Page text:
Friday, November 18, 2005

The spirituality of Harry Potter

Nice piece on Harry Potter on beliefnet.com today. It encapsulates a lot of my feelings about the books and brings me a few new ideas.


I do love Harry Potter. Some ideas of my own:

  • Harry puts himself at risk for others, for no possible gain to himself.
  • Harry is immune from the dark side—he's never once tempted by the Voldemort obsessions. (He has his own, it's true, but they're different.)
  • Harry's friends see him for who he is, not as the "celebrity" everyone else wants a piece of.
  • There's a lot of fidelity, nobility, intelligence, camaraderie, expressed in these books.


I'm kind of a fan of morality. I know morality is relative, meaning there are areas of gray and things are not always black and white. But I believe you can find a higher way, a better way, and do that, even if it's not a perfect solution. And to me, the absolute undergirds those choices.


Okay, example. I think this was the most moral choice I ever made, where clearly the way was going to be harder but I really didn't feel I could do anything else. And that was the decision to have my son.


It didn't really feel like a decision, it was that clear to me. I mean, I didn't seriously consider any other options, such as abortion or adoption, although the latter did fly through my mind on occasion. What I did think about a lot was how in the yay would I be able to survive?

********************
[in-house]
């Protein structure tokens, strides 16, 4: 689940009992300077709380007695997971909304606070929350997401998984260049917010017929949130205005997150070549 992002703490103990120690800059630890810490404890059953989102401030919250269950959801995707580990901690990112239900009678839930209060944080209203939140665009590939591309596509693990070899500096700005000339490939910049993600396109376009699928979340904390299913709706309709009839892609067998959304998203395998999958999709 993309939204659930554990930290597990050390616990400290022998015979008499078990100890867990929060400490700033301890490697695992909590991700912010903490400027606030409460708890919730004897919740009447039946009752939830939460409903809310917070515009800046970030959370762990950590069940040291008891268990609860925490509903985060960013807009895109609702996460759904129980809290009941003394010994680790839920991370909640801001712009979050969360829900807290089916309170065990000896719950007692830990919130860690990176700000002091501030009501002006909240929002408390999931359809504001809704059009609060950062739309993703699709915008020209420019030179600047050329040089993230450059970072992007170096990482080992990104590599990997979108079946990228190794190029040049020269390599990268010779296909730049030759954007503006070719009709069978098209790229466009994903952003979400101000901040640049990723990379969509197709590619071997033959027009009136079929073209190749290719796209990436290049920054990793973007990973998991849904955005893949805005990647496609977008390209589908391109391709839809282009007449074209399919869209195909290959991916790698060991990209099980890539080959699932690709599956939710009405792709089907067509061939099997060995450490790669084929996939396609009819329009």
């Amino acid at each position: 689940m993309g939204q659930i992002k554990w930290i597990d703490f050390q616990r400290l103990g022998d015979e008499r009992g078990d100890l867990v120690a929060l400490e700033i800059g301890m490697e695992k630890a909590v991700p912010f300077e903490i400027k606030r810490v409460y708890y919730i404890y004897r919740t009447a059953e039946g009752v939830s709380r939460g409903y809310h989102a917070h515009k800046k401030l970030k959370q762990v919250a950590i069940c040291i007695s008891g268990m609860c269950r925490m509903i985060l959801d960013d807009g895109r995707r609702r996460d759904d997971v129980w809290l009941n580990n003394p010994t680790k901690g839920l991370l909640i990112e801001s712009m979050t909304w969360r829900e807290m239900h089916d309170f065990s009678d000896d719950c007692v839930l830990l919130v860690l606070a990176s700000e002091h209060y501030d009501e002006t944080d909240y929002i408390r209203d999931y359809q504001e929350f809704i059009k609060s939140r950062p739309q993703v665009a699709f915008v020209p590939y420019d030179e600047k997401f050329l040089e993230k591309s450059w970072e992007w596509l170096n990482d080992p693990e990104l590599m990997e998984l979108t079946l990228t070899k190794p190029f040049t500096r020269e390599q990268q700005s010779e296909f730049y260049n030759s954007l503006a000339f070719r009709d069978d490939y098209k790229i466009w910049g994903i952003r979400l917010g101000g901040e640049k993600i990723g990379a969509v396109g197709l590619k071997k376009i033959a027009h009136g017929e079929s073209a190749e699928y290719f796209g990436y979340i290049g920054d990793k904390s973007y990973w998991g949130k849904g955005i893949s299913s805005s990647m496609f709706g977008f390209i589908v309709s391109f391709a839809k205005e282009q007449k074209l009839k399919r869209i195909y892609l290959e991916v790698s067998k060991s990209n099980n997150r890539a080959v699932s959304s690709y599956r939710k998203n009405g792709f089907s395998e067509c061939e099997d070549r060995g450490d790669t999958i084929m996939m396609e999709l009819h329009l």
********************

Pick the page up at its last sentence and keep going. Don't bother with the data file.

There's a strength that comes from doing what you believe is the right thing, even if you're completely on your own. And that's because sometimes it connects you more deeply with that absolute I'm talking about—with Truth, with the Divine. In my case, with no human help to lean on but still a certainty about what I had to do, I had only one place to do, and that was Up. And that strength and support was instantly available to me.


So to me, morality is shored up by spirituality. You can't have one without the other. Those who make right choices, often the harder choices, those who put off instant gratification for the greater good, those who are able to put another's welfare before their own—they are spiritually-minded, even if they never call it that. One of the axioms of theater is: Actions reveal character, not speech. It's fascinating to me that it's your actions that reveal your true spirituality, not what you profess. So I see a lot more spirituality around me than those who evaluate based on creed or dogma.


Anyway, my point, you ask? To me, Harry Potter is spiritual. Not overtly, not because it's trying to be—far from it. But naturally, in showing through action how spiritual values are played out in a "real" person's life. Even if Harry is a wizard, he doesn't get out of having to show his true colors—his true humanity.

Humanity is the outward expression of the spiritual; morality is spirituality in action.


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